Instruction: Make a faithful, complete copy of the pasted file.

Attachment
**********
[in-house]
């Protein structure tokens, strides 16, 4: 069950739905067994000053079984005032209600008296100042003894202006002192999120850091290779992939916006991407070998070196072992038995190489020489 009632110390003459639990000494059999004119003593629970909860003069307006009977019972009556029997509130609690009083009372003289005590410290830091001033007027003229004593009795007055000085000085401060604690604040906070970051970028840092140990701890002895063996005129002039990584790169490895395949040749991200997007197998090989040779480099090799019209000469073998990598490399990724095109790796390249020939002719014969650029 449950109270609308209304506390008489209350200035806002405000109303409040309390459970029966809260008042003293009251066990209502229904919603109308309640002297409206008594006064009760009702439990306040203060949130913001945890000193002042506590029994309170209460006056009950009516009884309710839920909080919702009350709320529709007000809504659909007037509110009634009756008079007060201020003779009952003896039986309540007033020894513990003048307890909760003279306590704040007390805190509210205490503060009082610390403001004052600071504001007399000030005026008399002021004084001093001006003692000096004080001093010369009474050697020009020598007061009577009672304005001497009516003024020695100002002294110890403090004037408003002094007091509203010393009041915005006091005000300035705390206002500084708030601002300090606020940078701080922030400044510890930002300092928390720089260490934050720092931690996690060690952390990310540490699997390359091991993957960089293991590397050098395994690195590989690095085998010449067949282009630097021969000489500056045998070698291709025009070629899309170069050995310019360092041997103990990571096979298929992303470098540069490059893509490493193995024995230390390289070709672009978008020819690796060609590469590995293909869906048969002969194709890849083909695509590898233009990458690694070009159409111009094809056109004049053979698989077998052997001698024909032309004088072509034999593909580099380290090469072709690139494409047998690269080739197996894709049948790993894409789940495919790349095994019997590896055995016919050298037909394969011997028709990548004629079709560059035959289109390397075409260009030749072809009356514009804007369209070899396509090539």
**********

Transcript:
[in-house]
């Protein structure tokens, strides 16, 4: 069950739905067994000053079984005032209600008296100042003894202006002192999120850091290779992939916006991407070998070196072992038995190489020489 009632110390003459639990000494059999004119003593629970909860003069307006009977019972009556029997509130609690009083009372003289005590410290830091001033007027003229004593009795007055000085000085401060604690604040906070970051970028840092140990701890002895063996005129002039990584790169490895395949040749991200997007197998090989040779480099090799019209000469073998990598490399990724095109790796390249020939002719014969650029 449950109270609308209304506390008489209350200035806002405000109303409040309390459970029966809260008042003293009251066990209502229904919603109308309640002297409206008594006064009760009702439990306040203060949130913001945890000193002042506590029994309170209460006056009950009516009884309710839920909080919702009350709320529709007000809504659909007037509110009634009756008079007060201020003779009952003896039986309540007033020894513990003048307890909760003279306590704040007390805190509210205490503060009082610390403001004052600071504001007399000030005026008399002021004084001093001006003692000096004080001093010369009474050697020009020598007061009577009672304005001497009516003024020695100002002294110890403090004037408003002094007091509203010393009041915005006091005000300035705390206002500084708030601002300090606020940078701080922030400044510890930002300092928390720089260490934050720092931690996690060690952390990310540490699997390359091991993957960089293991590397050098395994690195590989690095085998010449067949282009630097021969000489500056045998070698291709025009070629899309170069050995310019360092041997103990990571096979298929992303470098540069490059893509490493193995024995230390390289070709672009978008020819690796060609590469590995293909869906048969002969194709890849083909695509590898233009990458690694070009159409111009094809056109004049053979698989077998052997001698024909032309004088072509034999593909580099380290090469072709690139494409047998690269080739197996894709049948790993894409789940495919790349095994019997590896055995016919050298037909394969011997028709990548004629079709560059035959289109390397075409260009030749072809009356514009804007369209070899396509090539």